Avalanche: Hatcher Pass

Location: Hatch Peak

Date:
Observer:
Route & General Observations

Up 1000 Dollar Run, up North Ridge Hatch Peak to Hatch Common Summit, Descend Northeast aspect of Hatch Common, descend 1000 Dollar Run.

 

 

 

Contact, Location & General Observations
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Forecaster Comments

Its worth noting that it's easy to underestimate the avalanche danger during the early season. Its an easy mistake to assume there is not enough snow in the mountains for avalanches to occur. Today we witnessed one rider remotely trigger an avalanche, we remotely triggered another avalanche, and we ran into a backcountry traveler who remotely triggered yet another avalanche. We also received a report of another possible remotely triggered avalanche on peak 4068. There are probably more out there we have not heard about. Of particular note here is that if you look around the mountains, you may not see evidence of avalanching, however, this is not indicative of the actual hazard. The snowpack is at a critical balance, which will slowly improve over time, however this balance only requires a person to approach a slope to trigger an avalanche. You can trigger avalanches from the flats, from below a slope, or adjacent to a slope. Pay careful attention here, as you may be able to trigger avalanches remotely from a large distance away which could affect other users that you may not know are in harms way.

Avalanche Details
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Trigger SkierAvalanche Type Soft Slab
Aspect NorthElevation 3900ft
Slope Angle 38degCrown Depth 24in
Width 350ftVertical Run 500ft
Avalanche Details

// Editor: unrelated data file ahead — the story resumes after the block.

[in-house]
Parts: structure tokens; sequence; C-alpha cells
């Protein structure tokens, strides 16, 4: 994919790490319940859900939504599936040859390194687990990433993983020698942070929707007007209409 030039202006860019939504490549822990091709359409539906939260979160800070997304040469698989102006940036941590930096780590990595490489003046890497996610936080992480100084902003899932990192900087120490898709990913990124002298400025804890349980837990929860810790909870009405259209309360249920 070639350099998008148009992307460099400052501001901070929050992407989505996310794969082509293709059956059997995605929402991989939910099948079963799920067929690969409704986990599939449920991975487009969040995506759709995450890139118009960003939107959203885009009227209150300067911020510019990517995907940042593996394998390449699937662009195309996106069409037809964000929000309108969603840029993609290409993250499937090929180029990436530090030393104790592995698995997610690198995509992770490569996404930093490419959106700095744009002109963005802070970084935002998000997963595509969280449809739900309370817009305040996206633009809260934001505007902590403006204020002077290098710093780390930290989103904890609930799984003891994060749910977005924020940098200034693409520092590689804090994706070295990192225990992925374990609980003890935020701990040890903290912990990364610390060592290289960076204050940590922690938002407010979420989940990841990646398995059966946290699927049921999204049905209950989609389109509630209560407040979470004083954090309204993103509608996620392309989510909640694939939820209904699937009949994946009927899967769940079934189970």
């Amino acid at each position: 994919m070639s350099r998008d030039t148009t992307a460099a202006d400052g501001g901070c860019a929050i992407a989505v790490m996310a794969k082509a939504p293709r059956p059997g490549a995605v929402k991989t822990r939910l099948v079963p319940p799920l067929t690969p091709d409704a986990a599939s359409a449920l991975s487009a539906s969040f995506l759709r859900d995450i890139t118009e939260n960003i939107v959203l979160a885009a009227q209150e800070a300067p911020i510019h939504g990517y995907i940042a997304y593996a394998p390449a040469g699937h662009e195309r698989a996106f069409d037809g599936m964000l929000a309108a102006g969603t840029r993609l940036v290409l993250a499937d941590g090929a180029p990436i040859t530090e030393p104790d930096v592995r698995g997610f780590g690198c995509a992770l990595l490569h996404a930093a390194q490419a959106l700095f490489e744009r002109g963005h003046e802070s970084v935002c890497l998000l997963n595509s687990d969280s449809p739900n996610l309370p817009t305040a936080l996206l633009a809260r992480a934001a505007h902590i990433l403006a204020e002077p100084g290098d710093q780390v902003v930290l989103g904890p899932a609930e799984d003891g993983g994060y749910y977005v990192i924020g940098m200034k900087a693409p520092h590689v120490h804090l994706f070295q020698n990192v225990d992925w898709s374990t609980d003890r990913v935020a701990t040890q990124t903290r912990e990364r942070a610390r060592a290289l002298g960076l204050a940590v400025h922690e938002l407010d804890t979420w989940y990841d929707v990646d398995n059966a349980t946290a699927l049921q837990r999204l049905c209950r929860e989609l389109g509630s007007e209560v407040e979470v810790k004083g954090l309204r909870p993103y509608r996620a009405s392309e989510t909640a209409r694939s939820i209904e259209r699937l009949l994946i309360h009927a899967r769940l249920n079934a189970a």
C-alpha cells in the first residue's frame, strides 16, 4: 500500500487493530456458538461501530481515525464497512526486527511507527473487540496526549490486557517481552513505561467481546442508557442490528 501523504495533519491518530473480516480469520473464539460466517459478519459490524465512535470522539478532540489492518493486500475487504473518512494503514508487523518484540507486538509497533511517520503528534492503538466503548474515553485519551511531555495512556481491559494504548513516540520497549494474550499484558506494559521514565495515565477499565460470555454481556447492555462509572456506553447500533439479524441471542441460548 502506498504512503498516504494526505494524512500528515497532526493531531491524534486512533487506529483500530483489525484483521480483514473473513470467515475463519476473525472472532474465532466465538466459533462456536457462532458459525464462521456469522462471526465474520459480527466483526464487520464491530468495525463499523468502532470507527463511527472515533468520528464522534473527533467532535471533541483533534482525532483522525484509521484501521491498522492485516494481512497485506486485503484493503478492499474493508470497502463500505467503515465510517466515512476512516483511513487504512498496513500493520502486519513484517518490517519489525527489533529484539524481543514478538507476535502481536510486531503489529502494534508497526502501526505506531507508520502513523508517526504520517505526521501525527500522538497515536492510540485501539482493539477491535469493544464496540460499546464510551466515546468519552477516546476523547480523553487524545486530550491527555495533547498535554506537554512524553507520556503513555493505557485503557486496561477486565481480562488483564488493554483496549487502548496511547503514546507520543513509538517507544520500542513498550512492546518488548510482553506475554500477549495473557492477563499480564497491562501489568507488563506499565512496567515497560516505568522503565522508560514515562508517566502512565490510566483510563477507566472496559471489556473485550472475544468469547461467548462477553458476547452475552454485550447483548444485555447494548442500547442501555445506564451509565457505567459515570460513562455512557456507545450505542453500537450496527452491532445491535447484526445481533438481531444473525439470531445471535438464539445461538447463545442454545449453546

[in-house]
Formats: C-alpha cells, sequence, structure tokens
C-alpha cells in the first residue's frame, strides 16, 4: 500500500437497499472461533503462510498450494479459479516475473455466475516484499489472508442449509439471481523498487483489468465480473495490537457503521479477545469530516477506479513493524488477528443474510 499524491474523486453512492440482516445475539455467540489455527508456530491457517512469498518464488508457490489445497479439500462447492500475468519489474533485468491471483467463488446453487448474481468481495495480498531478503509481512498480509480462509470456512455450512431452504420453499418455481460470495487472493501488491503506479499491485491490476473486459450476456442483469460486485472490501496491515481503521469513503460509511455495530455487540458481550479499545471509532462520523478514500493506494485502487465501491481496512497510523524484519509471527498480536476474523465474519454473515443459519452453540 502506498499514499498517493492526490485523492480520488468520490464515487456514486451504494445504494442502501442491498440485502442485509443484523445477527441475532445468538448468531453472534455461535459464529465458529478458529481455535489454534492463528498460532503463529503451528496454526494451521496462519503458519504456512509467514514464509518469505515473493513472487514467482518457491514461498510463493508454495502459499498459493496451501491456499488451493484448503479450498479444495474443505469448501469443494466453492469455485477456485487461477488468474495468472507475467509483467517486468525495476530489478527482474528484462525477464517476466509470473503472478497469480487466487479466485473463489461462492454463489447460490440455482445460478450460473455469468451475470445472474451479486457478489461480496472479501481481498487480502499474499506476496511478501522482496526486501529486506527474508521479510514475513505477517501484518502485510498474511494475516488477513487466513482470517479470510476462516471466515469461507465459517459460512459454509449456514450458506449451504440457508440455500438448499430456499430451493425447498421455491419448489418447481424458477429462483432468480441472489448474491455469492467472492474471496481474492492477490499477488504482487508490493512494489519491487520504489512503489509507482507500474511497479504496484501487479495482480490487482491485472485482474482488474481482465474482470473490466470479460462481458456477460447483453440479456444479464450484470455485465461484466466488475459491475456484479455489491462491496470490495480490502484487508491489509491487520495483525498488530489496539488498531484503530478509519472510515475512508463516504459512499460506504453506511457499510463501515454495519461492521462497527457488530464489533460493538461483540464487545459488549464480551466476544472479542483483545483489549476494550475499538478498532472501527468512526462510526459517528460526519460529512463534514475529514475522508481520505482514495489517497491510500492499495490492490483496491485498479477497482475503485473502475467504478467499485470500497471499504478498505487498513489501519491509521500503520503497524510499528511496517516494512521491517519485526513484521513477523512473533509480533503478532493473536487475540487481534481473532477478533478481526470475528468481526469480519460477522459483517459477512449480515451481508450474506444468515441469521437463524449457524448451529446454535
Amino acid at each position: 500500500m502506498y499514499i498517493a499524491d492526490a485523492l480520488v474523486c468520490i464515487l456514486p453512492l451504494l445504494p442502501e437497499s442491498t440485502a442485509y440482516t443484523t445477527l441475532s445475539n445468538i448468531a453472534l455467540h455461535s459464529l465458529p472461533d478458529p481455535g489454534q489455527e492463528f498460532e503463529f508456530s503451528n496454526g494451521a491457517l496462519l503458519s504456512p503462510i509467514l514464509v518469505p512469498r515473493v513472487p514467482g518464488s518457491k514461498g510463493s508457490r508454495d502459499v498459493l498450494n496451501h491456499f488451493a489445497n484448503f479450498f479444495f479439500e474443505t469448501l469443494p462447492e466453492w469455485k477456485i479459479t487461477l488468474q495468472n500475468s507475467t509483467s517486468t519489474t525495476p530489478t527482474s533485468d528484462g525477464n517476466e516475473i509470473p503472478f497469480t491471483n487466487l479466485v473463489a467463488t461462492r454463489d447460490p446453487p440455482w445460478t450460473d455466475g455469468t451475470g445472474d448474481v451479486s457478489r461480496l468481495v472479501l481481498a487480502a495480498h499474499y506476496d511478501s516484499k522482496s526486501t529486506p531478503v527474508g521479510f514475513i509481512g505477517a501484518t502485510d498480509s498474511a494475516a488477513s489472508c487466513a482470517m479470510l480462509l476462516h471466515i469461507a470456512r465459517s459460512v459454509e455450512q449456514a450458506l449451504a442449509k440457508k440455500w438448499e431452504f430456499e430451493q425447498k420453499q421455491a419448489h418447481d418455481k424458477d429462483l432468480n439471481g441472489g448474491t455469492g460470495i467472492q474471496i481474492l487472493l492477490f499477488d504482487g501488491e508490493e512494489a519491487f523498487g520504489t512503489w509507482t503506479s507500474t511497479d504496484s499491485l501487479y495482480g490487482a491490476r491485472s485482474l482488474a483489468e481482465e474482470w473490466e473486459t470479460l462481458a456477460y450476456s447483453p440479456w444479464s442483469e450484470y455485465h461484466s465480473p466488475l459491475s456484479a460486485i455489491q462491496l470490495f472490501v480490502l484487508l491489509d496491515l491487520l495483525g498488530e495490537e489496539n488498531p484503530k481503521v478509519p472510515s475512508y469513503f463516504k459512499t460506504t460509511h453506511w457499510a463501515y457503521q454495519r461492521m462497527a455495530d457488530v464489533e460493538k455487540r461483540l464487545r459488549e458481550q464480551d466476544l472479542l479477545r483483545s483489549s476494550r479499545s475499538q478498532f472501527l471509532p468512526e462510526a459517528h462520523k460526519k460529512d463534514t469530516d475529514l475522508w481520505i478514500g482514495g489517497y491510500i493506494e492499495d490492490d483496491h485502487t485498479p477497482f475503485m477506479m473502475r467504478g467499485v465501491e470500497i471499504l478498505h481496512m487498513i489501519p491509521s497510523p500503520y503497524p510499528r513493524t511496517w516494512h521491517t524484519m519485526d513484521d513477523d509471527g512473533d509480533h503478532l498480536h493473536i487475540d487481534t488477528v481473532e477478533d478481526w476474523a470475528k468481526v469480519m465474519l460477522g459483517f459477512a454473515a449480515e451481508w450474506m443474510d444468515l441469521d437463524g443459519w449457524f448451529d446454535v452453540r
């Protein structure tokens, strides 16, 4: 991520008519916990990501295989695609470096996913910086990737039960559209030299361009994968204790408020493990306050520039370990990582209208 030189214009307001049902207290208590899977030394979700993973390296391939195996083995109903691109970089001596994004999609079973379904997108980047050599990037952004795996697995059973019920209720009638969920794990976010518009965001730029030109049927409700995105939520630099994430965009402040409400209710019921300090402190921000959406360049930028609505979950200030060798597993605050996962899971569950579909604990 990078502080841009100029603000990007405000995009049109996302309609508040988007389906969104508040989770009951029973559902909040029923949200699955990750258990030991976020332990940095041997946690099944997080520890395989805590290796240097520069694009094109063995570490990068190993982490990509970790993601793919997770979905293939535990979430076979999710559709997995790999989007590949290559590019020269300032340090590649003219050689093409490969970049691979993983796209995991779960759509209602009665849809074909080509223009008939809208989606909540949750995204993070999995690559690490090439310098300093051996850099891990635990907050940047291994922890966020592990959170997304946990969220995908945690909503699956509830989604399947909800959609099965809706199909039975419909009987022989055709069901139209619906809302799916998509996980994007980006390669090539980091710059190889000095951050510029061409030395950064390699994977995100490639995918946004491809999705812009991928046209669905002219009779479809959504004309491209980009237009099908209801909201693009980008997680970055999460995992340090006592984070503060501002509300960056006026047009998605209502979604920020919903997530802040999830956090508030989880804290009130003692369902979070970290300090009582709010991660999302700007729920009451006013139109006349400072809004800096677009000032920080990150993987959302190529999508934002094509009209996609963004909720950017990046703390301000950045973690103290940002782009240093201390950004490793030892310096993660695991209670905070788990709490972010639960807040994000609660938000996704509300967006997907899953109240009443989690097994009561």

We triggered an avalanche remotely from 50 feet away, loud whumph. Avalanche failed at and near ground. No involvement. SS-ASr-D2-O.

Red Flags
Red flags are simple visual clues that are a sign of potential avalanche danger. Please record any sign of red flags below.
Obvious signs of instability
Recent Avalanches?Yes
Collapsing (Whumphing)?Yes
Cracking (Shooting cracks)?Yes
Observer Comments

Upside down snowpack, with weak basal faceted snow. We witnessed a rider trigger an avalanche remotely near ridgeline on Hatch Common, HS-ARr-D1.5-O, 1-3 feet deep x 100 feet wide x 100 feet vertical run. We spoke with a backcountry skier who triggered an avalanche remotely in April Bowl from 50 feet away. Appears to be SS-ASr-D1.5-2-O. Likely 2 feet deep x 150 feet wide x 400 vertical.

Weather & Snow Characteristics
Please provide details to help us determine the weather and snowpack during the time this observation took place.
Weather

Cool temps, calm at 3500'. light breeze at 4500'. Clear skies. 3pm 4500' 20F, 3500' 24F, Palmer airport 33F

Snow surface

Light wind effect is widespread, with locations of moderate wind loading and snow drifting at and near ridgelines around 4000 feet +. Low density snow near the surface was easily affected by storm winds, with scalloping in specific areas, generally near summits and ridgelines.

Snowpack

Approximately 12" of new snow at 3500'. The storm warmed up and cooled off leaving an upside down density change in the new snow.

Primary layer of concern is weak basal faceted snow sitting on the ground. A second weak layer sits just above the ground in the snowpack, sandwiched between stronger, harder snow layering. The recent dump of 12" of new snow overloaded these weak layers and allowed for sensitive human triggers, including remote triggers from distances of 50 feet. It does not appear that the 10/26 snow load was enough to trigger a natural avalanche cycle, however, we only have limited observations and reports at this time.

Photos & Video
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